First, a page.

When I was in high school, me and all my buddies were into music. We bought records, went to concerts and even formed a band together. But there was one in our group who didn’t seem to share our musical obsessions. He never bought records (even though he could afford them), didn’t listen to the radio, never came with us to shows and had no interest in having anything to do with our motley band. Outside of a couple of John Cougar Mellancamp–he was still called that back them–albums, he seemed pretty much immune to music’s charms.
I’m sure you’ve know someone for whom music just wasn’t a big deal. But science would like to know why. From Discovery.com:
Some people love music so much that they crave it. Now, researchers think the opposite might also be true: in a study published in Current Biology today, an experiment shows that some people may not find any pleasure in music.To pinpoint whether the condition, called musical anhedonia, existed, researchers analyzed the reactions of three different groups of people to both a music task and a monetary reward task. The people were grouped according to their pleasure ratings in response to music (high, average or low).When the participants were asked to rate the degree of pleasure they were experiencing while listening to pleasant music, some reported no pleasurable response — and showed no automatic responses to pleasing music. Those people did respond positively to the monetary reward task, showing that the brain’s reward center wasn’t to blame for the inability to experience rewards of all kinds.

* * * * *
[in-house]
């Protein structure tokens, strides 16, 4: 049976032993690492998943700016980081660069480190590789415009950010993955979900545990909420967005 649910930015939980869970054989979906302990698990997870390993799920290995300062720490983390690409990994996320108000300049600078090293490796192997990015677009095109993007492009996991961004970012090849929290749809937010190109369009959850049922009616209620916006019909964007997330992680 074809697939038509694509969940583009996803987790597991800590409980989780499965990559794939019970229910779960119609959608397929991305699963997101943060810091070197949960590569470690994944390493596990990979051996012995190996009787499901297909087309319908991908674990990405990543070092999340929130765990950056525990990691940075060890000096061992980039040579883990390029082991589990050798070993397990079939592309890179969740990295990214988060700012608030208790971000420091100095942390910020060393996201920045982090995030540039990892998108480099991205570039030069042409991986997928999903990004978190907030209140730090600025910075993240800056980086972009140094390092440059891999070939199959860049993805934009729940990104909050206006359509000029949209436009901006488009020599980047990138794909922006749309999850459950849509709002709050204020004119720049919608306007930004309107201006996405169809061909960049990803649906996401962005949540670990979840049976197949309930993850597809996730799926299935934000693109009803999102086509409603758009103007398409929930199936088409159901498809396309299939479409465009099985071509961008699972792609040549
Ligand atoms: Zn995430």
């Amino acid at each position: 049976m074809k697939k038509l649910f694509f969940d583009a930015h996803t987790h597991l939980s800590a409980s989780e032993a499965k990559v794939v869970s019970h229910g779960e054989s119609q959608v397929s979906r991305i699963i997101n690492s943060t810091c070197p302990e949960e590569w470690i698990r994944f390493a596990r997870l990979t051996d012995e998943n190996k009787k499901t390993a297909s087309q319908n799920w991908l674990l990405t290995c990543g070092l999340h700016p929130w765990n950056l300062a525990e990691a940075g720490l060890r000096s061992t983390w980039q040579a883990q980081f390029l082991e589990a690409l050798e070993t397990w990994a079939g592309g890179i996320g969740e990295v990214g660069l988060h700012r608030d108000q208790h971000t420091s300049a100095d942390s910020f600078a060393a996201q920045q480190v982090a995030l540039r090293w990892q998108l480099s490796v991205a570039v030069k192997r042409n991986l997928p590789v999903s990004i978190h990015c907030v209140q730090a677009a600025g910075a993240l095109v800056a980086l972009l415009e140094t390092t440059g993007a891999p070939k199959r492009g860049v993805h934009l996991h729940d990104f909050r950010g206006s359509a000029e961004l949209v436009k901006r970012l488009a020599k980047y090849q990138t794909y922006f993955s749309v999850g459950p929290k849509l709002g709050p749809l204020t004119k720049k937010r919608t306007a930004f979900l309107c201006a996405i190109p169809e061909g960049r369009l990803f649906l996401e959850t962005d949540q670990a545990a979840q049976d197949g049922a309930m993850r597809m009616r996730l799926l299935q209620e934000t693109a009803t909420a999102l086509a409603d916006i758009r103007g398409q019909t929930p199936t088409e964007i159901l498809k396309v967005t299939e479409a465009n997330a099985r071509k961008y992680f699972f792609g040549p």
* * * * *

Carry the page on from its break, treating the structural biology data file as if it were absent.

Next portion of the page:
Instead, “These results point to the existence of speciﬁc musical anhedonia and suggest that there may be individual differences in access to the reward system,” the authors wrote.
This might explain a lot about that one friend in your group. Continue reading.
(Thanks to John for the link.)